6. Under no circumstances should you check anything into a production pipeline. This includes into any kind of development branch that may ultimately lead to a production pipeline. When in doubt, check nothing in. For code tests that are not necessarily in person, I insist that the code be checked into my personal public repository first. This gives me at least some kind of protection from having my work used inappropriately.
  7. Judge them for their behavior every bit as much as they are judging you. If you feel they are not being up front with you, call them on it. If you feel you are being mistreated, speak up.

The company you are interviewing with is also being interviewed by you. If this is how they are treating someone they are interviewing, is this a company you want to work for? I understand that often people have a need for a job and often this need will override some common sense concepts, but this should always be in the forefront of your mind. Don't be afraid to walk out. If it doesn't feel right, follow your instincts and vote with your feet.

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I have already determined that I am not going to work for them. Having see the monstrosity of a solution that they are using (and the amazing number of layers of abstraction ON TOP of Entity Framework) I have no wish to kill a little part of me every day by doing the things they are doing. I'm having a phone meeting tomorrow where we are going to discuss the problems that I have had with this "test". –  CodeWarrior Jun 11 at 3:46
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worse, if I were a company I'd not want people not working for me and having signed all the proper NDAs and other forms to have access to my production environment, and your VCS is a production environment... –  jwenting Jun 11 at 5:08
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In the UK at least, I have a strong suspicion that making an interview candidate do real work is either illegal or legally actionable by the candidate. Either way, it is considered very bad practice here, and we spend much time creating "fake work" tests that are thorough enough to evaluate a candidate, but have no other practical use. –  Neil Slater Jun 11 at 8:16
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@marcvangend: My primary concern here (US based) would be liability. Since there is no formal contract and no direct relationship, if something goes wrong and something in their software is exploited, it would be very simple for them to place blame on some "interviewee". #1 is a self protection measure only rather than an attempt to prevent my work being stolen. I've had plenty of my work stolen over the years, and it really doesn't bother me. –  Joel Etherton Jun 11 at 10:56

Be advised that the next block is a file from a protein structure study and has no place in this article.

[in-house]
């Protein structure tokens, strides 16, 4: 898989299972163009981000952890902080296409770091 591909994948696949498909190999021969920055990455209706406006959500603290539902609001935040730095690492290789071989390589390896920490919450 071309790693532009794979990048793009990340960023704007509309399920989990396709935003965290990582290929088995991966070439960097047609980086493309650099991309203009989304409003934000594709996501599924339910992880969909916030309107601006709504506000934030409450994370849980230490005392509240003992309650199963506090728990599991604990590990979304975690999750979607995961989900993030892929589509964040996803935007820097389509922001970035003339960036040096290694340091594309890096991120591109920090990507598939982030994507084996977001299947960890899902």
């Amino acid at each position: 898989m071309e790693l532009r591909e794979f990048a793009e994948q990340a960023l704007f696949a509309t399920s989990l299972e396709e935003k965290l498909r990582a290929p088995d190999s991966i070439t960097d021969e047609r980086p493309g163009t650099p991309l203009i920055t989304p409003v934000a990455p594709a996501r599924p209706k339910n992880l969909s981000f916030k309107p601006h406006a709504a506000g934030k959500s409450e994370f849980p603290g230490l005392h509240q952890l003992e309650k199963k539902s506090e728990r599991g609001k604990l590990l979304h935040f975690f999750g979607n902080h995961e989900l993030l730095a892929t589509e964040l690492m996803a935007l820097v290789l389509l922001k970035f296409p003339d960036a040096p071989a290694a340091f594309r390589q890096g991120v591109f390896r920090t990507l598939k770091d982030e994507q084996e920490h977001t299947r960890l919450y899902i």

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@WayneWerner: Or the traditional consultant's rhyme. "Roses are red, violets are blue, pay my ass." –  Joel Etherton Jun 11 at 21:09

Coding tests are unfortunately a fact of life. That said, it bothers me to be asked to blow four hours on a coding test as a condition of getting my first phone screening. It's unfair to ask a candidate to invest so much when the company has invested so little in the relationship.

I'm a senior developer, and I can pass their coding test. But I won't waste a bunch of time on it unless the company has shown some personal interest in me. I generally don't complete an application to any company with a big, poorly-written online application form that asks me to re-enter my resume so their poorly-written robot can botch the keyword lookup. I generally don't agree to complete a coding test unless it is brief or they are watching it live and talking to me.

Even if they're not putting your code into production, a company that wants you to spend a whole bunch of time typing before you find out if you are even a good fit is a company that is comfortable taking advantage of you. They are signalling what they want their relationship to be; you are the code monkey. They call the shots. And their interview process is designed to find people who are comfortable with that relationship.

Don't be a code monkey. Walk away.

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I'm a great believer in code tests for developers interviewing for a job. However, this sounds like the code test from hell... Code tests should never involve production code. They should be simple and should state that none of the work done will be used by the company.

Clearly, the work you did was on production code. You should be paid for all of your time - at a minimum. Try talking to an attorney and see if he thinks it would be worthwhile to sue them. Many attorneys offer free initial consultations. If fraud was involved, and in this case it looks that way, you would be entitled to quadruple money damages, and you might also be able to get some nice punitive damages on top of that.

By suing them and winning, you will make some headlines and discourage this practice by others in the future - which will be beneficial to all software developers looking for a new position.